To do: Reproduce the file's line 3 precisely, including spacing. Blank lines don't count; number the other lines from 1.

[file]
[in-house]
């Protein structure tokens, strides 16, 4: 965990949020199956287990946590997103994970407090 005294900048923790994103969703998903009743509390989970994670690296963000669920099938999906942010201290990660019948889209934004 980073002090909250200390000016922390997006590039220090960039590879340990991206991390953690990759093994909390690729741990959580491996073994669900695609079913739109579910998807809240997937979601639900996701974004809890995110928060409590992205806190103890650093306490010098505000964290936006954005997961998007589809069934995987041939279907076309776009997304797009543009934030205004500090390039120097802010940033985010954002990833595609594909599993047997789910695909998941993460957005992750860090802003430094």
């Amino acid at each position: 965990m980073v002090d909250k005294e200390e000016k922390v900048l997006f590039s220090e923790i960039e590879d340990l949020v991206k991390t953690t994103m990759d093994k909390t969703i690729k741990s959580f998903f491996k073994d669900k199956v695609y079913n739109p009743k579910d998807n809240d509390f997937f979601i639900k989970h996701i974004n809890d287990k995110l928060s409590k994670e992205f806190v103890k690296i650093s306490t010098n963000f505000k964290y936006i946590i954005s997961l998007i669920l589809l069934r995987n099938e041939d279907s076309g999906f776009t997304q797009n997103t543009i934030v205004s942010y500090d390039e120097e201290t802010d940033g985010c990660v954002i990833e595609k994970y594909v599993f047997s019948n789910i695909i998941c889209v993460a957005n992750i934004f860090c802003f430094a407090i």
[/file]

């Amino acid at each position: 965990m980073v002090d909250k005294e200390e000016k922390v900048l997006f590039s220090e923790i960039e590879d340990l949020v991206k991390t953690t994103m990759d093994k909390t969703i690729k741990s959580f998903f491996k073994d669900k199956v695609y079913n739109p009743k579910d998807n809240d509390f997937f979601i639900k989970h996701i974004n809890d287990k995110l928060s409590k994670e992205f806190v103890k690296i650093s306490t010098n963000f505000k964290y936006i946590i954005s997961l998007i669920l589809l069934r995987n099938e041939d279907s076309g999906f776009t997304q797009n997103t543009i934030v205004s942010y500090d390039e120097e201290t802010d940033g985010c990660v954002i990833e595609k994970y594909v599993f047997s019948n789910i695909i998941c889209v993460a957005n992750i934004f860090c802003f430094a407090i």